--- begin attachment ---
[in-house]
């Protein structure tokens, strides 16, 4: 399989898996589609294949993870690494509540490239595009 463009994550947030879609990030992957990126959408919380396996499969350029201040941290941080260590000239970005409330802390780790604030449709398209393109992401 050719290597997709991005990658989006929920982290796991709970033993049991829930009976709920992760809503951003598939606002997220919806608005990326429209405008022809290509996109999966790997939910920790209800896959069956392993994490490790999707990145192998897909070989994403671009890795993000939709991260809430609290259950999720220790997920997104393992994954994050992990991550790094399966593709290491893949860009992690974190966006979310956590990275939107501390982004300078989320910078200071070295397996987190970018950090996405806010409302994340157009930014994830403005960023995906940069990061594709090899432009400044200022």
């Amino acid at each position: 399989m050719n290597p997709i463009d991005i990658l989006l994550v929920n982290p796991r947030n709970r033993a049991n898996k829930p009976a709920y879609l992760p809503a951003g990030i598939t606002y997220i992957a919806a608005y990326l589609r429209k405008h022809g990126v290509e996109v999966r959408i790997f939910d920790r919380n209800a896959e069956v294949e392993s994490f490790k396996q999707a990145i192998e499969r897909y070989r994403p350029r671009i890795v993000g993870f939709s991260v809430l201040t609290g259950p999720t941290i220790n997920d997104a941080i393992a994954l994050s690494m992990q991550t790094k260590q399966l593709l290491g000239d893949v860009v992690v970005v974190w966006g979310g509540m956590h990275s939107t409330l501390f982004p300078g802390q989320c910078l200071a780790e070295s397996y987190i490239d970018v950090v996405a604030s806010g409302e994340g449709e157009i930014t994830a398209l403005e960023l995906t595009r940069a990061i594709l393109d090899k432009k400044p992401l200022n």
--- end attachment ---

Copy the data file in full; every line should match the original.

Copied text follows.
[in-house]
């Protein structure tokens, strides 16, 4: 399989898996589609294949993870690494509540490239595009 463009994550947030879609990030992957990126959408919380396996499969350029201040941290941080260590000239970005409330802390780790604030449709398209393109992401 050719290597997709991005990658989006929920982290796991709970033993049991829930009976709920992760809503951003598939606002997220919806608005990326429209405008022809290509996109999966790997939910920790209800896959069956392993994490490790999707990145192998897909070989994403671009890795993000939709991260809430609290259950999720220790997920997104393992994954994050992990991550790094399966593709290491893949860009992690974190966006979310956590990275939107501390982004300078989320910078200071070295397996987190970018950090996405806010409302994340157009930014994830403005960023995906940069990061594709090899432009400044200022």
């Amino acid at each position: 399989m050719n290597p997709i463009d991005i990658l989006l994550v929920n982290p796991r947030n709970r033993a049991n898996k829930p009976a709920y879609l992760p809503a951003g990030i598939t606002y997220i992957a919806a608005y990326l589609r429209k405008h022809g990126v290509e996109v999966r959408i790997f939910d920790r919380n209800a896959e069956v294949e392993s994490f490790k396996q999707a990145i192998e499969r897909y070989r994403p350029r671009i890795v993000g993870f939709s991260v809430l201040t609290g259950p999720t941290i220790n997920d997104a941080i393992a994954l994050s690494m992990q991550t790094k260590q399966l593709l290491g000239d893949v860009v992690v970005v974190w966006g979310g509540m956590h990275s939107t409330l501390f982004p300078g802390q989320c910078l200071a780790e070295s397996y987190i490239d970018v950090v996405a604030s806010g409302e994340g449709e157009i930014t994830a398209l403005e960023l995906t595009r940069a990061i594709l393109d090899k432009k400044p992401l200022n």